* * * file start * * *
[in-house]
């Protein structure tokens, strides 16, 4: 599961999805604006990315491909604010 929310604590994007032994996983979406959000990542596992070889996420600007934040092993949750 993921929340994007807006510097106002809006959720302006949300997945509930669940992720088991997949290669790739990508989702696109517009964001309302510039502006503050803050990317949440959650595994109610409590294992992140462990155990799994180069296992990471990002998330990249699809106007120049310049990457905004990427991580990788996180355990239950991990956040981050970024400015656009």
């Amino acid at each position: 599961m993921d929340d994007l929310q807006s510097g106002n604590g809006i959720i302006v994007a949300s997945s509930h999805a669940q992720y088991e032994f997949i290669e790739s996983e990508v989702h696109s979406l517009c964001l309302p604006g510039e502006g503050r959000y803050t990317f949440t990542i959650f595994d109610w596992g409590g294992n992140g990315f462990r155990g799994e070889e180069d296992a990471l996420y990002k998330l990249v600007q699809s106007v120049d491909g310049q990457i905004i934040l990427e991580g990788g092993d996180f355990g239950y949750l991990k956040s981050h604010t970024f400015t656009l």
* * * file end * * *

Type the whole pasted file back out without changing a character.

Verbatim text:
[in-house]
């Protein structure tokens, strides 16, 4: 599961999805604006990315491909604010 929310604590994007032994996983979406959000990542596992070889996420600007934040092993949750 993921929340994007807006510097106002809006959720302006949300997945509930669940992720088991997949290669790739990508989702696109517009964001309302510039502006503050803050990317949440959650595994109610409590294992992140462990155990799994180069296992990471990002998330990249699809106007120049310049990457905004990427991580990788996180355990239950991990956040981050970024400015656009």
């Amino acid at each position: 599961m993921d929340d994007l929310q807006s510097g106002n604590g809006i959720i302006v994007a949300s997945s509930h999805a669940q992720y088991e032994f997949i290669e790739s996983e990508v989702h696109s979406l517009c964001l309302p604006g510039e502006g503050r959000y803050t990317f949440t990542i959650f595994d109610w596992g409590g294992n992140g990315f462990r155990g799994e070889e180069d296992a990471l996420y990002k998330l990249v600007q699809s106007v120049d491909g310049q990457i905004i934040l990427e991580g990788g092993d996180f355990g239950y949750l991990k956040s981050h604010t970024f400015t656009l």